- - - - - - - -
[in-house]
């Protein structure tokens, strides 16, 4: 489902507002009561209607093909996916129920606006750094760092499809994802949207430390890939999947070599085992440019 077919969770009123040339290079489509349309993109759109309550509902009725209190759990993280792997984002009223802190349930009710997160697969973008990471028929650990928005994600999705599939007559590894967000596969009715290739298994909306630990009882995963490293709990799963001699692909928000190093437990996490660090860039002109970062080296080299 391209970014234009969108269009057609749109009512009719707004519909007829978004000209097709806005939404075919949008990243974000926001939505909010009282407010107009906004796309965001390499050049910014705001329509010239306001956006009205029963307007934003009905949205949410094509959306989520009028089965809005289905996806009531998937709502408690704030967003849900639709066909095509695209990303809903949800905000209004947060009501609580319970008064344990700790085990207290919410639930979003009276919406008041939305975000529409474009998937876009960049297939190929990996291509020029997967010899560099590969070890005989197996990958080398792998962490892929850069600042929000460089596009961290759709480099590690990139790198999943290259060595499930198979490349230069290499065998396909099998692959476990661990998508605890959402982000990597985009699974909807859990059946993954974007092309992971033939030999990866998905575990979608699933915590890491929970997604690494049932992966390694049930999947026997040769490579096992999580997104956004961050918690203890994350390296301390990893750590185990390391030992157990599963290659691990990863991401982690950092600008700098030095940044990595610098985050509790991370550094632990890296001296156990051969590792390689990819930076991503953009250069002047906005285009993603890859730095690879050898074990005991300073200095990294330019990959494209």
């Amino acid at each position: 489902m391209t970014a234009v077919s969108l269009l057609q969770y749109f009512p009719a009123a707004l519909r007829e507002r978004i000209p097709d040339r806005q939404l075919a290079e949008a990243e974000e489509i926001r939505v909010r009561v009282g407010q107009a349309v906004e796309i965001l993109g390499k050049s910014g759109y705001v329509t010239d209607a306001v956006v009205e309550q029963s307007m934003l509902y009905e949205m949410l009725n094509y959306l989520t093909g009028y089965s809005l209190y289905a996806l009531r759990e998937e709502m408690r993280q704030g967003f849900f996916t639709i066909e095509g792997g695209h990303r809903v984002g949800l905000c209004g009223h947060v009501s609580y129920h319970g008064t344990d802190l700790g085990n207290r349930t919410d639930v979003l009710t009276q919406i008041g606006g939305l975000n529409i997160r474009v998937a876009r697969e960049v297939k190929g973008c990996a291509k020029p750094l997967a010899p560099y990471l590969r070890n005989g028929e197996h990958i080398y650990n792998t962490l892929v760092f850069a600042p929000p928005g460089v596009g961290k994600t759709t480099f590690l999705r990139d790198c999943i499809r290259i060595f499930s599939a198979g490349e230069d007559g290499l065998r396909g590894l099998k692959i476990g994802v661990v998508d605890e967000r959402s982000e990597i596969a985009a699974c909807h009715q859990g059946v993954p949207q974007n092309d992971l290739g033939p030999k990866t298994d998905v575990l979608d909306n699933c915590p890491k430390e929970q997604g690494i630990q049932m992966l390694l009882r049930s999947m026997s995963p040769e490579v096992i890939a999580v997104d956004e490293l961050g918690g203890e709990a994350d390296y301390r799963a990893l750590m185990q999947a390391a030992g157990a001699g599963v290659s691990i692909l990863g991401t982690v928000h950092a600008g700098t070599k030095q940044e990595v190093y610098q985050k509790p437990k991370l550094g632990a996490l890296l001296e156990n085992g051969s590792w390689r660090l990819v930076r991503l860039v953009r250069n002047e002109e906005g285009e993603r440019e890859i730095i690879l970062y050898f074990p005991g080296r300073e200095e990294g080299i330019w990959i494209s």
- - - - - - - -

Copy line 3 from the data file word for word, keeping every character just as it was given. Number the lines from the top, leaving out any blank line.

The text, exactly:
């Amino acid at each position: 489902m391209t970014a234009v077919s969108l269009l057609q969770y749109f009512p009719a009123a707004l519909r007829e507002r978004i000209p097709d040339r806005q939404l075919a290079e949008a990243e974000e489509i926001r939505v909010r009561v009282g407010q107009a349309v906004e796309i965001l993109g390499k050049s910014g759109y705001v329509t010239d209607a306001v956006v009205e309550q029963s307007m934003l509902y009905e949205m949410l009725n094509y959306l989520t093909g009028y089965s809005l209190y289905a996806l009531r759990e998937e709502m408690r993280q704030g967003f849900f996916t639709i066909e095509g792997g695209h990303r809903v984002g949800l905000c209004g009223h947060v009501s609580y129920h319970g008064t344990d802190l700790g085990n207290r349930t919410d639930v979003l009710t009276q919406i008041g606006g939305l975000n529409i997160r474009v998937a876009r697969e960049v297939k190929g973008c990996a291509k020029p750094l997967a010899p560099y990471l590969r070890n005989g028929e197996h990958i080398y650990n792998t962490l892929v760092f850069a600042p929000p928005g460089v596009g961290k994600t759709t480099f590690l999705r990139d790198c999943i499809r290259i060595f499930s599939a198979g490349e230069d007559g290499l065998r396909g590894l099998k692959i476990g994802v661990v998508d605890e967000r959402s982000e990597i596969a985009a699974c909807h009715q859990g059946v993954p949207q974007n092309d992971l290739g033939p030999k990866t298994d998905v575990l979608d909306n699933c915590p890491k430390e929970q997604g690494i630990q049932m992966l390694l009882r049930s999947m026997s995963p040769e490579v096992i890939a999580v997104d956004e490293l961050g918690g203890e709990a994350d390296y301390r799963a990893l750590m185990q999947a390391a030992g157990a001699g599963v290659s691990i692909l990863g991401t982690v928000h950092a600008g700098t070599k030095q940044e990595v190093y610098q985050k509790p437990k991370l550094g632990a996490l890296l001296e156990n085992g051969s590792w390689r660090l990819v930076r991503l860039v953009r250069n002047e002109e906005g285009e993603r440019e890859i730095i690879l970062y050898f074990p005991g080296r300073e200095e990294g080299i330019w990959i494209s």